The dry fever of July has broken to cool, damp August mornings that seem already to whisper of autumn—but tomatoes, which to some (me) are the very emblem and embodiment of summer, are just now beginning to be abundant. In fact, apart from peas, basil, strawberries and blueberries, all now lamentably done for the year, our extensive list of crops should continue to flourish and increase over the next several months. Each season contains within it the seeds of the next—that’s what makes winter tolerable, and what gives the bright days of summer just a hint of melancholy—but this season is still young.
This growing season has been, all in all, a favorable one to us. Although it has been much drier than usual, with deficits in rainfall beginning as early as May, the lack of precipitation has really only caused relatively minor problems—poor or delayed germination in some crops, more time spent on irrigation, some stunting in crops we couldn’t seem to water enough or on time—but the lack of disease pressure that comes with dry conditions compensates for these inconveniences. In fact, though we sigh with relief when the rain does come, relieving us of our irrigation chores, we would be happy with a nice dry, warm August and September and long-lived, disease-free tomatoes, broccoli, cauliflower, and everything else.
Both of our berry crops were quite good this year, with quality at least as good as usual, and quantity much better. We had a surprise bumper crop of artichokes, which may be at an end, but could conceivably pick up again with cool temperatures and moisture. Our garlic crop is the best in years—this year we moved it back to the Monument St. farm from the lean, sandy soils of the Peter Spring fields, and were rewarded with bigger bulbs and better winter survival. Our potato crop, likewise, looks to be the best in years even considering last years big yield. And the apples, as those of you who have visited the stand lately and looked out over the adjacent orchard block can attest, look to be both exceptionally abundant and unusually clean.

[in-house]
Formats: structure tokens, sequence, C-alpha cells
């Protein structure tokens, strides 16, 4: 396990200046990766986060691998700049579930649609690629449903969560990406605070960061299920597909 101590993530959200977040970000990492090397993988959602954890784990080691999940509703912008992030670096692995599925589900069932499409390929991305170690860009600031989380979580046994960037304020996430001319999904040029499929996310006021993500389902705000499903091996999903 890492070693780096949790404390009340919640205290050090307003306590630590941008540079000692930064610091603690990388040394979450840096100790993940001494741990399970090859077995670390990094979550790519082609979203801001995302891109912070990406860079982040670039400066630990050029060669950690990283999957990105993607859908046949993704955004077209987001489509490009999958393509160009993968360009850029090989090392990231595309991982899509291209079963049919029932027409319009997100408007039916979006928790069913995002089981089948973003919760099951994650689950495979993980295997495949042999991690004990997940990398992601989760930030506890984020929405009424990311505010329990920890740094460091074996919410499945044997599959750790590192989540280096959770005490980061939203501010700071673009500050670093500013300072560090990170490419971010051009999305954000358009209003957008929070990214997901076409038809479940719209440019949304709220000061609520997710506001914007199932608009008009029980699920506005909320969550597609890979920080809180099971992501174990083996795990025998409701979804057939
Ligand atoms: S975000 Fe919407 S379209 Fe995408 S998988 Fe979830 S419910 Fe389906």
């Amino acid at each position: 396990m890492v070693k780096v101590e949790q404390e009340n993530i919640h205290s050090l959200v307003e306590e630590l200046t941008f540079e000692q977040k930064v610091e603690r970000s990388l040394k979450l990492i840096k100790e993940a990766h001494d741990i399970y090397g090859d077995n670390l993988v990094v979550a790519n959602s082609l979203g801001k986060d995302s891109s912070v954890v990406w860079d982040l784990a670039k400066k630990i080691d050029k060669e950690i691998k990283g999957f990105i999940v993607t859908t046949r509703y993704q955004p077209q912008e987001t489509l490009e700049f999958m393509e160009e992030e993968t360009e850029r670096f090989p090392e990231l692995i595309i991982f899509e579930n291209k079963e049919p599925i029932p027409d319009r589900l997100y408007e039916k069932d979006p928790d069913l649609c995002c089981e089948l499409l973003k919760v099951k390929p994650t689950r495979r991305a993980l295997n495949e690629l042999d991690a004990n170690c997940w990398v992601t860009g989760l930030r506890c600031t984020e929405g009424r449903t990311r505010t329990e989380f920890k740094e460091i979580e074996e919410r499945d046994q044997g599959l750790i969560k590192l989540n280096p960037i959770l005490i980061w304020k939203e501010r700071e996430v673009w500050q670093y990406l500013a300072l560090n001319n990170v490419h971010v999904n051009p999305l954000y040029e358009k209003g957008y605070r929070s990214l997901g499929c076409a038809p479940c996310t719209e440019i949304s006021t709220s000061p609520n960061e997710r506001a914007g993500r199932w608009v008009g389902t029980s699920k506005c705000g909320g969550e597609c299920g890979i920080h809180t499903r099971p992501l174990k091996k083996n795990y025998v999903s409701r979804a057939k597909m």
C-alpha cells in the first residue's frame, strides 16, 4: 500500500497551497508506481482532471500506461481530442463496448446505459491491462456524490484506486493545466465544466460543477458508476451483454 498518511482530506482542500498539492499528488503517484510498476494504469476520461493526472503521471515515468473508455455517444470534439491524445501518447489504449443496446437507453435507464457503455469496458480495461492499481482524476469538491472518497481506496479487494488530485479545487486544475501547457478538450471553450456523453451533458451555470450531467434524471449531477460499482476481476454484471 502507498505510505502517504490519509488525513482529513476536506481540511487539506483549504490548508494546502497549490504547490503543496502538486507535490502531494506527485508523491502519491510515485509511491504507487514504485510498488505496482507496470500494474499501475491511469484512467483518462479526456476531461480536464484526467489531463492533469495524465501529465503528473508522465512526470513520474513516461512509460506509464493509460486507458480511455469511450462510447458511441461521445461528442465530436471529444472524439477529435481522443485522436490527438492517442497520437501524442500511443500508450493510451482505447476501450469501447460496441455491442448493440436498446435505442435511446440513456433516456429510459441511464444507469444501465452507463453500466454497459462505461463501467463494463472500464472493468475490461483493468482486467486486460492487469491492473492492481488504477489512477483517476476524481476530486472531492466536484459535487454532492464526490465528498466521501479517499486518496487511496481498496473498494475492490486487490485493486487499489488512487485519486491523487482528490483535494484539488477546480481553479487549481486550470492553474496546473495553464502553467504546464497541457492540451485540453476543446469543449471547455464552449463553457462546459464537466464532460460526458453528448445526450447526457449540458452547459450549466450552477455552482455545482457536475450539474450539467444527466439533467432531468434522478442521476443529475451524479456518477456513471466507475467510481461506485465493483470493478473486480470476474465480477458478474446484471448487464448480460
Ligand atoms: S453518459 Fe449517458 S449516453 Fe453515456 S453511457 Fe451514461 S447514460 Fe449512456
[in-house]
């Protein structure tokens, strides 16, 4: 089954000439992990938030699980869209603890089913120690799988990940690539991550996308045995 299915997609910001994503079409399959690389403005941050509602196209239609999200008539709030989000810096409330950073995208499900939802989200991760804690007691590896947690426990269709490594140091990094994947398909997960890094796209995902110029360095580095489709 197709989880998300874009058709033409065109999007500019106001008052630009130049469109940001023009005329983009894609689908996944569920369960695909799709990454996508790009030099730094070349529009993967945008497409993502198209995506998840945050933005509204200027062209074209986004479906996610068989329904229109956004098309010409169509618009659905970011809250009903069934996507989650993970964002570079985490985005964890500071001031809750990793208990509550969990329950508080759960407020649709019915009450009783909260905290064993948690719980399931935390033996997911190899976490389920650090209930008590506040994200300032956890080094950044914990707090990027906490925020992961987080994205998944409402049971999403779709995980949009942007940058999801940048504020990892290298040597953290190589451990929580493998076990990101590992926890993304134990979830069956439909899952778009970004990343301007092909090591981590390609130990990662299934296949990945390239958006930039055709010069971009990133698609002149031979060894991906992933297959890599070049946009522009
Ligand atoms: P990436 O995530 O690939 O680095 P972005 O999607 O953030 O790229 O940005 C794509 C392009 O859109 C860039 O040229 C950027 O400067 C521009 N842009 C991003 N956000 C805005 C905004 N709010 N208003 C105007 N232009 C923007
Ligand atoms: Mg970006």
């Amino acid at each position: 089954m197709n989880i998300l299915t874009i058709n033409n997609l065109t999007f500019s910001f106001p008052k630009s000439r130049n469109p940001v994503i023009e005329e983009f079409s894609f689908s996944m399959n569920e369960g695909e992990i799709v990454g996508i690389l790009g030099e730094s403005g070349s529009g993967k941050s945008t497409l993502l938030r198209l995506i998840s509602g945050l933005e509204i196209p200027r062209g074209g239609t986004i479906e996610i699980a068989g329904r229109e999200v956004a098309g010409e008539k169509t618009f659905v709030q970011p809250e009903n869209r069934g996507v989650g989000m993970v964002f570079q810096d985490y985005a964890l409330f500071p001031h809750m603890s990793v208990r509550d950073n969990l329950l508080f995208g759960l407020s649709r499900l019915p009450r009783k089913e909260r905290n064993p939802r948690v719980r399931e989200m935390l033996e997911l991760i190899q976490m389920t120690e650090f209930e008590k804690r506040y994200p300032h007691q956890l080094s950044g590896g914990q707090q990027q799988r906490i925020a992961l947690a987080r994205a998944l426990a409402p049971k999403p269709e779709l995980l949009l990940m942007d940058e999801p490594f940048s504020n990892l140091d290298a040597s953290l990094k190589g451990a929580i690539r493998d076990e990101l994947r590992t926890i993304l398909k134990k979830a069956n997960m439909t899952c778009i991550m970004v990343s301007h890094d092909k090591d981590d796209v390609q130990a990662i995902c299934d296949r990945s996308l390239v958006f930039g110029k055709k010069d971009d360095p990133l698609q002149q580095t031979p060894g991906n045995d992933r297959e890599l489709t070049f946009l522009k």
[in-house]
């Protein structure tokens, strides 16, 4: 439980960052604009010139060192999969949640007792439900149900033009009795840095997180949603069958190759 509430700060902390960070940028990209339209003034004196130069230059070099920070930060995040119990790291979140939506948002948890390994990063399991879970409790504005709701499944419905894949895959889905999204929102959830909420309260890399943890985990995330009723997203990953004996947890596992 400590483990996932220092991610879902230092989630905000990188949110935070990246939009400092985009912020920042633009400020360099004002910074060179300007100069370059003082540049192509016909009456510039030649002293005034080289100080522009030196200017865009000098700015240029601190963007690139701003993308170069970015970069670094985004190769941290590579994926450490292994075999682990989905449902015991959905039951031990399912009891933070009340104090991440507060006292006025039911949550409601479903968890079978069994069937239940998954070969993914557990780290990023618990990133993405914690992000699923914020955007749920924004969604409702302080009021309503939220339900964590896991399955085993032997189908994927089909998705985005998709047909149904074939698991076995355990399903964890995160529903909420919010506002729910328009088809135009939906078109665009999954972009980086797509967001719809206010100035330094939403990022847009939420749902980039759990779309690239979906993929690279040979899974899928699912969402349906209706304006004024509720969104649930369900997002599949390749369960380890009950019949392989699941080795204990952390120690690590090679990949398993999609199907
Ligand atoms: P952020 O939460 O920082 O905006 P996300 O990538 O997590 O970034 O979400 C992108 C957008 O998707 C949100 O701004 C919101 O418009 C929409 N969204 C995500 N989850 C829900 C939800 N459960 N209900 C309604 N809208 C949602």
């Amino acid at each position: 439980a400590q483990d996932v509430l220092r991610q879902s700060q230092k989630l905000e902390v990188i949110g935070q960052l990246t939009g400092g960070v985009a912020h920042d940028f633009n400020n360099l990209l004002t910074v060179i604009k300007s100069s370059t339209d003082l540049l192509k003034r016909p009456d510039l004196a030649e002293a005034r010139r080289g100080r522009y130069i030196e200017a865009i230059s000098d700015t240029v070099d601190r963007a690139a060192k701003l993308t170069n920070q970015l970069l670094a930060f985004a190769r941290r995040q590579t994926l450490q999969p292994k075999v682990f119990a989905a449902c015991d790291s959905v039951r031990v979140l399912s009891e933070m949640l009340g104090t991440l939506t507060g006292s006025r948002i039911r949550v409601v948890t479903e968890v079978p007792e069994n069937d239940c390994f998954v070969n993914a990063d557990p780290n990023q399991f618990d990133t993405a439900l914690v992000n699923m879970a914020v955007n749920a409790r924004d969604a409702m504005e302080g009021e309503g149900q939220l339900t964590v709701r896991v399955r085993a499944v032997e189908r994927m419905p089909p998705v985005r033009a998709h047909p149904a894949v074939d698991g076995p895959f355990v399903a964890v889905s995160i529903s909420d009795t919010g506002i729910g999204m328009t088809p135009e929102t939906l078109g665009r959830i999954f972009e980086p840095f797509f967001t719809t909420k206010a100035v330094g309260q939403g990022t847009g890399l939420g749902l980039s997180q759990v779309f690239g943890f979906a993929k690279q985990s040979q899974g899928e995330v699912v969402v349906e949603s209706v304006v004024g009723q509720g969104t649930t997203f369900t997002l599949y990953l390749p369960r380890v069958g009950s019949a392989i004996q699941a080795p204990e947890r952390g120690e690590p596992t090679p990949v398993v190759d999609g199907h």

On the other side of the ledger, our basil came down with a fatal case of downy mildew earlier than that of most other area farms. Our onion crop is very uneven, with rows of large, well-developed bulbs right next to rows of puny, stunted onions of the exact same variety, planted with the same equipment, on the same day. Some of our June-planted carrots and beets didn’t germinate well as we struggled to keep them irrigated, though our later plantings (which will mature in September and October) look very promising. Parsnips, a notoriously finicky germinator, will likely be in short supply this fall and possibly next spring as well.
So, as usual, success walks with failure, and prudent cultivators remain humble, open-minded, and grateful for the opportunity to practice their craft with the help of willing workers and a receptive clientele. We thank you for your patronage of our early season, and hope to reward you with a bountiful August and fall!